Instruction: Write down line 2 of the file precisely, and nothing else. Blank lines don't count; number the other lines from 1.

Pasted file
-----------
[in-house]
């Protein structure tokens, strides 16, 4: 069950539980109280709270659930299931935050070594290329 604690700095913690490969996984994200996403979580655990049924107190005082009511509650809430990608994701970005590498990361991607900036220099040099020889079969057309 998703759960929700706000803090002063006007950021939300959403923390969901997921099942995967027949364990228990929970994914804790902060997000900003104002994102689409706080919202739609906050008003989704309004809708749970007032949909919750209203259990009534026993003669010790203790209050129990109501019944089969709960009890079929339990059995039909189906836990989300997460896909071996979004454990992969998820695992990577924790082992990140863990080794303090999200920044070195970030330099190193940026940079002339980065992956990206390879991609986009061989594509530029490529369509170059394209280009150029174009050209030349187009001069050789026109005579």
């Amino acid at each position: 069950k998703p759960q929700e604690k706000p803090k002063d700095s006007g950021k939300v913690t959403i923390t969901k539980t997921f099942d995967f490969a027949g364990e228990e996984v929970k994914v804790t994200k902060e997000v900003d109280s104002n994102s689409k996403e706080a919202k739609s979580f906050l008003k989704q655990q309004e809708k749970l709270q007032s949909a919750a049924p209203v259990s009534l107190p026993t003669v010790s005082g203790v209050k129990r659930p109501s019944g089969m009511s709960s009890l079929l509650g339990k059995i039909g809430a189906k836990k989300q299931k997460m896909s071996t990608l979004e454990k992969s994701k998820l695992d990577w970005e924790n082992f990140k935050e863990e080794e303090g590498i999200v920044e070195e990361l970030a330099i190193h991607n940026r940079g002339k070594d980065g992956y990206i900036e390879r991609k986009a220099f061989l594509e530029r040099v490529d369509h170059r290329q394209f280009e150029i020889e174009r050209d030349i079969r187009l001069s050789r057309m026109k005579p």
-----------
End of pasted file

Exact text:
């Protein structure tokens, strides 16, 4: 069950539980109280709270659930299931935050070594290329 604690700095913690490969996984994200996403979580655990049924107190005082009511509650809430990608994701970005590498990361991607900036220099040099020889079969057309 998703759960929700706000803090002063006007950021939300959403923390969901997921099942995967027949364990228990929970994914804790902060997000900003104002994102689409706080919202739609906050008003989704309004809708749970007032949909919750209203259990009534026993003669010790203790209050129990109501019944089969709960009890079929339990059995039909189906836990989300997460896909071996979004454990992969998820695992990577924790082992990140863990080794303090999200920044070195970030330099190193940026940079002339980065992956990206390879991609986009061989594509530029490529369509170059394209280009150029174009050209030349187009001069050789026109005579």